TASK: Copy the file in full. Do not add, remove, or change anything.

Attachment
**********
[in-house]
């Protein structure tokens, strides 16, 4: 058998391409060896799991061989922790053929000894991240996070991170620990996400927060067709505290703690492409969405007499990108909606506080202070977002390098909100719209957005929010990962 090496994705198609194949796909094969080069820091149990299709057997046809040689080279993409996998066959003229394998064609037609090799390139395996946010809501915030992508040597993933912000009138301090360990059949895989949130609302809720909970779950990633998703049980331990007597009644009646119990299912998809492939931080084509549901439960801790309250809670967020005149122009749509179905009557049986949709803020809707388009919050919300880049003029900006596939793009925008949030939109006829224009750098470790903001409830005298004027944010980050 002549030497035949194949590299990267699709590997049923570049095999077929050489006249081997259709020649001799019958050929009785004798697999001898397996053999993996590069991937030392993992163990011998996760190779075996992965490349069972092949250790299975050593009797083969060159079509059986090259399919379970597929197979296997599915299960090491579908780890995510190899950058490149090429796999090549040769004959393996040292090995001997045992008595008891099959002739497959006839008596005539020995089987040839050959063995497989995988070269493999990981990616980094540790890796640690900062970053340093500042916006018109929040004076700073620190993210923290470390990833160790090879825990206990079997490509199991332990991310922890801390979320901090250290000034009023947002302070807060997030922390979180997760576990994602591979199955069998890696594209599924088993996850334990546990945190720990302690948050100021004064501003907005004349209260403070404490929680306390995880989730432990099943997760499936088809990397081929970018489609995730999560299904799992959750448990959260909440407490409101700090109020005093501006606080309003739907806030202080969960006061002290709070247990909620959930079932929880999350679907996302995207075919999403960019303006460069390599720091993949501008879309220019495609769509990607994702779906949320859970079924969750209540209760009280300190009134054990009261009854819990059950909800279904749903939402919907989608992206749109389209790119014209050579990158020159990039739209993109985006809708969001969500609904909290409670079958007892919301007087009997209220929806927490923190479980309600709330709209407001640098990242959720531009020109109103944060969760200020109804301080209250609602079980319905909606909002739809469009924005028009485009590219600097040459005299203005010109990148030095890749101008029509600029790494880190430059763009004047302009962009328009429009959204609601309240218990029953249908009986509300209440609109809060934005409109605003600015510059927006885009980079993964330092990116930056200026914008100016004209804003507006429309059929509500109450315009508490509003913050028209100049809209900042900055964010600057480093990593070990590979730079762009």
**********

[in-house]
């Protein structure tokens, strides 16, 4: 058998391409060896799991061989922790053929000894991240996070991170620990996400927060067709505290703690492409969405007499990108909606506080202070977002390098909100719209957005929010990962 090496994705198609194949796909094969080069820091149990299709057997046809040689080279993409996998066959003229394998064609037609090799390139395996946010809501915030992508040597993933912000009138301090360990059949895989949130609302809720909970779950990633998703049980331990007597009644009646119990299912998809492939931080084509549901439960801790309250809670967020005149122009749509179905009557049986949709803020809707388009919050919300880049003029900006596939793009925008949030939109006829224009750098470790903001409830005298004027944010980050 002549030497035949194949590299990267699709590997049923570049095999077929050489006249081997259709020649001799019958050929009785004798697999001898397996053999993996590069991937030392993992163990011998996760190779075996992965490349069972092949250790299975050593009797083969060159079509059986090259399919379970597929197979296997599915299960090491579908780890995510190899950058490149090429796999090549040769004959393996040292090995001997045992008595008891099959002739497959006839008596005539020995089987040839050959063995497989995988070269493999990981990616980094540790890796640690900062970053340093500042916006018109929040004076700073620190993210923290470390990833160790090879825990206990079997490509199991332990991310922890801390979320901090250290000034009023947002302070807060997030922390979180997760576990994602591979199955069998890696594209599924088993996850334990546990945190720990302690948050100021004064501003907005004349209260403070404490929680306390995880989730432990099943997760499936088809990397081929970018489609995730999560299904799992959750448990959260909440407490409101700090109020005093501006606080309003739907806030202080969960006061002290709070247990909620959930079932929880999350679907996302995207075919999403960019303006460069390599720091993949501008879309220019495609769509990607994702779906949320859970079924969750209540209760009280300190009134054990009261009854819990059950909800279904749903939402919907989608992206749109389209790119014209050579990158020159990039739209993109985006809708969001969500609904909290409670079958007892919301007087009997209220929806927490923190479980309600709330709209407001640098990242959720531009020109109103944060969760200020109804301080209250609602079980319905909606909002739809469009924005028009485009590219600097040459005299203005010109990148030095890749101008029509600029790494880190430059763009004047302009962009328009429009959204609601309240218990029953249908009986509300209440609109809060934005409109605003600015510059927006885009980079993964330092990116930056200026914008100016004209804003507006429309059929509500109450315009508490509003913050028209100049809209900042900055964010600057480093990593070990590979730079762009």